The last 3 years we have seen a renewed explosion in the industrial interest on lean. Ignited by the two waves of economic downturns since 2008 and fueled by consultancy and lean missionaries, literally every business are now going lean. The shared aim is reducing costs and improving customer service by “working smarter not harder”. Today we have “lean services”, “lean construction”, “lean in the office”, “lean healthcare”, “lean ship-building”, “lean logistics, “lean management” and lean this and that… As lean disseminates from its origin in the automobile industry to services and the public sector, I see the word “lean” growing far beyond its roots and often even intentions. For me the term is losing it’s mojo.
Through my recent experience with teaching managers “the toyota production system and lean production” it has struck me how several managers initially tend to understand lean simply as “the new better way to operate with some customer focus and removal of waste” contrasting the “old way”. Thus you have before lean and you have lean. The richness, pureness and thoroughness in the lean production philosophy is lost. Left is a catchy word used to label all kinds of improvement projects that includes some process mapping and 5S techniques. Adjacent – but still essentially different – production philosophies such as SixSigma, TQM, BPR, TOC, WCM, agile manufacturing etc are merged under the lean umbrella – or should I say lean parasol. From a theoretical point of view this is of course both wrong and a pity. But if this is becoming a shared understanding of the word “lean” in business it will be as true as anything: After all, reality is subject to social construction.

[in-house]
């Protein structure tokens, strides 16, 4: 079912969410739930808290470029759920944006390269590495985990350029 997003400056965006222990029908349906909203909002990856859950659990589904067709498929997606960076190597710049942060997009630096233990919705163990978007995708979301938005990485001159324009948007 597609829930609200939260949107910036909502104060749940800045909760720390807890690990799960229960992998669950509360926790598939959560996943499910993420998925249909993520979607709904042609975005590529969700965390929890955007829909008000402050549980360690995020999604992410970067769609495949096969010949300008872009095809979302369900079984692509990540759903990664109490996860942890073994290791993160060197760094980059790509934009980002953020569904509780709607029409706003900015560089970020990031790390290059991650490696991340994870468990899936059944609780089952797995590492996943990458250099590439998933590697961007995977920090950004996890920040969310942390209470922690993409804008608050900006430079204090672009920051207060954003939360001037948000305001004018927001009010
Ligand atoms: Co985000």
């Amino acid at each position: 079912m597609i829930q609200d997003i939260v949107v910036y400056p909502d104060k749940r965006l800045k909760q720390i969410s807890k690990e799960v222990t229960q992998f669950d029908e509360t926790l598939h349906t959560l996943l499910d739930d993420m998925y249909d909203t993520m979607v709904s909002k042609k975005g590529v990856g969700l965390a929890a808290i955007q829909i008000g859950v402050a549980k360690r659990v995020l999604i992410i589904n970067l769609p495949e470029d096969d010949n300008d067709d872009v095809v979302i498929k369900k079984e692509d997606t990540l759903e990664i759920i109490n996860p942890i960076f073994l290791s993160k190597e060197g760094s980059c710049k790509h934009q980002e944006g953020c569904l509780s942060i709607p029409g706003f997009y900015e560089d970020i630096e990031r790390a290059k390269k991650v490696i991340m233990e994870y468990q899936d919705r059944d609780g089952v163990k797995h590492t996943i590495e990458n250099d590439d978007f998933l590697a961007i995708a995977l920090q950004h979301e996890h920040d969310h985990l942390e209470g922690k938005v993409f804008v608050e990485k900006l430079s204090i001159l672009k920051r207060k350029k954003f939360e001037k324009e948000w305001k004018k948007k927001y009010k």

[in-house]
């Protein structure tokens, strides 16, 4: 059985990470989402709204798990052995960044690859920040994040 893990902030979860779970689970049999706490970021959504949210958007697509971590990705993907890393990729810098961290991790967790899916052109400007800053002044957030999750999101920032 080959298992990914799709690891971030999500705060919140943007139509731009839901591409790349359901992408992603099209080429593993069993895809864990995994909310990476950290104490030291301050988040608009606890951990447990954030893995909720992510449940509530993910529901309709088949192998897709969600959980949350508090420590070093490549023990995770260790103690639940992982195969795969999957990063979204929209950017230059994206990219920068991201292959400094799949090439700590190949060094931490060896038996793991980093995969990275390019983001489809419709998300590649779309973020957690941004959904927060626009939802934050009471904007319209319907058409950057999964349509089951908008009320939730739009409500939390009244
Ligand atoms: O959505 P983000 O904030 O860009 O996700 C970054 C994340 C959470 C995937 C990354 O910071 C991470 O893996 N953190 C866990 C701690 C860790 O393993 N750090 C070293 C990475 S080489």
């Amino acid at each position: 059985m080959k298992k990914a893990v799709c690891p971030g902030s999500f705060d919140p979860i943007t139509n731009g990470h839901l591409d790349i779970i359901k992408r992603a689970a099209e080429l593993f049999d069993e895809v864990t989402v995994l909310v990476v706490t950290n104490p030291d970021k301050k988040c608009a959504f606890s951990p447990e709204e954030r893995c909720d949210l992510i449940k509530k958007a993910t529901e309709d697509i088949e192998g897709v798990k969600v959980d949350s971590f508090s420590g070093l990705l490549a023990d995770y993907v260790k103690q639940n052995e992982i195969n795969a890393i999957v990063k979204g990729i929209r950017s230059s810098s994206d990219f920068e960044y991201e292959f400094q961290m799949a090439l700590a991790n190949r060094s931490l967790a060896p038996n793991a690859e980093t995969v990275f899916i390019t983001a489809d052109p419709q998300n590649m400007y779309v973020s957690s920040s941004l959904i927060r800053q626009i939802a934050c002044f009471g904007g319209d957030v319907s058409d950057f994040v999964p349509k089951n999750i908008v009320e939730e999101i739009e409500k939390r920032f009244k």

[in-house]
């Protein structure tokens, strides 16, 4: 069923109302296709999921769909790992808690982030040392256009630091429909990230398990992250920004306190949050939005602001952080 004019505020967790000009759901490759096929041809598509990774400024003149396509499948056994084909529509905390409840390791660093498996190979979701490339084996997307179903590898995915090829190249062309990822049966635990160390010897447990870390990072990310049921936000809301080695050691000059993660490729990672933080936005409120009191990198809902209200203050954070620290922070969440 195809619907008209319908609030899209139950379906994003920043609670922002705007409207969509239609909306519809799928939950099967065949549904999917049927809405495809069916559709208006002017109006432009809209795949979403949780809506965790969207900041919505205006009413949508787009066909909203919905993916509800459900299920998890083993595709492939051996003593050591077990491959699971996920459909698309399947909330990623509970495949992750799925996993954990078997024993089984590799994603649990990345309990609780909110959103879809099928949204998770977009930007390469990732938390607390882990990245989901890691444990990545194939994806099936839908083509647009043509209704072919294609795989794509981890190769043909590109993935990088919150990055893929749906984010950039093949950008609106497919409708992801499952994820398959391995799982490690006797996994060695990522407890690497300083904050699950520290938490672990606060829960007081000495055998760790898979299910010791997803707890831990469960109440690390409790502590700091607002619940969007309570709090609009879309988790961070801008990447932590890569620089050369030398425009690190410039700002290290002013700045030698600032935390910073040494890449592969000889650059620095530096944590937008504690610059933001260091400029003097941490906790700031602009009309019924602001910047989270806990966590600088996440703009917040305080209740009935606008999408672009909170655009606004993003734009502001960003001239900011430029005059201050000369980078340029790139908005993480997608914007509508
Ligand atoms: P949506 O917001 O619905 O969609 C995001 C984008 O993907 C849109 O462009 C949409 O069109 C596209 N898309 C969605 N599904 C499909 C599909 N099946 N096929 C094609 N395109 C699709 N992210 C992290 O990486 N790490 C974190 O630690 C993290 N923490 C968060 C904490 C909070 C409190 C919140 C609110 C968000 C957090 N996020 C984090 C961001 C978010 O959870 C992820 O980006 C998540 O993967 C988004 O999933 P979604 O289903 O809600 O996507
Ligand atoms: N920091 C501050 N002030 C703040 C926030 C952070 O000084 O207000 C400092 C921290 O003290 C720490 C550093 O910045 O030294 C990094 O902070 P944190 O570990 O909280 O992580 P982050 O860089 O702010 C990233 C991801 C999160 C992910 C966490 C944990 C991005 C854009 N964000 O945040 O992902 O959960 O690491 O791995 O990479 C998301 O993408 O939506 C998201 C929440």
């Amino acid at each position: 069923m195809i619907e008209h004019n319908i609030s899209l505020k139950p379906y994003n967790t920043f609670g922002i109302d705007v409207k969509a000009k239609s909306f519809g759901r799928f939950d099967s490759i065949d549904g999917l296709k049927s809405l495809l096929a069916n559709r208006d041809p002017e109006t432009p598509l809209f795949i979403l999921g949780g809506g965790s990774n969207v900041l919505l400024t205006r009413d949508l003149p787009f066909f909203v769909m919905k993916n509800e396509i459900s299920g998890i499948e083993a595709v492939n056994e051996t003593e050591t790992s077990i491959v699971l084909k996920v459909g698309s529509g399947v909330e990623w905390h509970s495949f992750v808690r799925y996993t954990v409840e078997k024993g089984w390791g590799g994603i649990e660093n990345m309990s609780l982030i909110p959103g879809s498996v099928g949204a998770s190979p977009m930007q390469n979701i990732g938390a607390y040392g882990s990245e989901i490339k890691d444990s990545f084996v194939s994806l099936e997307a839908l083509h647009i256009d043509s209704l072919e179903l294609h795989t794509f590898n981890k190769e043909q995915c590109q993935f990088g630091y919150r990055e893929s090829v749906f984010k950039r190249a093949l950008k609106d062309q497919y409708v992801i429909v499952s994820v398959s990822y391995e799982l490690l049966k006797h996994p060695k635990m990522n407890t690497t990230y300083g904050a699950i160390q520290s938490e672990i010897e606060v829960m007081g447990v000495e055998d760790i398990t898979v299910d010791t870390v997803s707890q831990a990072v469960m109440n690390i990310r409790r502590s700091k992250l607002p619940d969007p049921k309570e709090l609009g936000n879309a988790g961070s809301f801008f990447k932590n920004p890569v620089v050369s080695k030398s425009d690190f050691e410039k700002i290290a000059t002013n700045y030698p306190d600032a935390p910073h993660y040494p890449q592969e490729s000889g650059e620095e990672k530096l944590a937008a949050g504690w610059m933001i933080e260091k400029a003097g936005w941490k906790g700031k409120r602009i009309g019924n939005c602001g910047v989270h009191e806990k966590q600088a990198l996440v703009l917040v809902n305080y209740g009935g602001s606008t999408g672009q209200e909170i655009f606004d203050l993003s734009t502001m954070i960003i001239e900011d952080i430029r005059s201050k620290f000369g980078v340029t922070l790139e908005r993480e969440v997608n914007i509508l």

A good thing then, that the underlying philosophy and logic of lean is not changing, even if the term “lean” is. Five years from now I think that we do not talk about lean anymore, because it provokes negative feelings of all the so-called “lean transformations” failing today. Instead we talk about “true lean”, “real lean” or going back to “Toyota production system” in the manufacturing sector. Better terms for “lean” in other industries will also surely arise. What are your suggestions?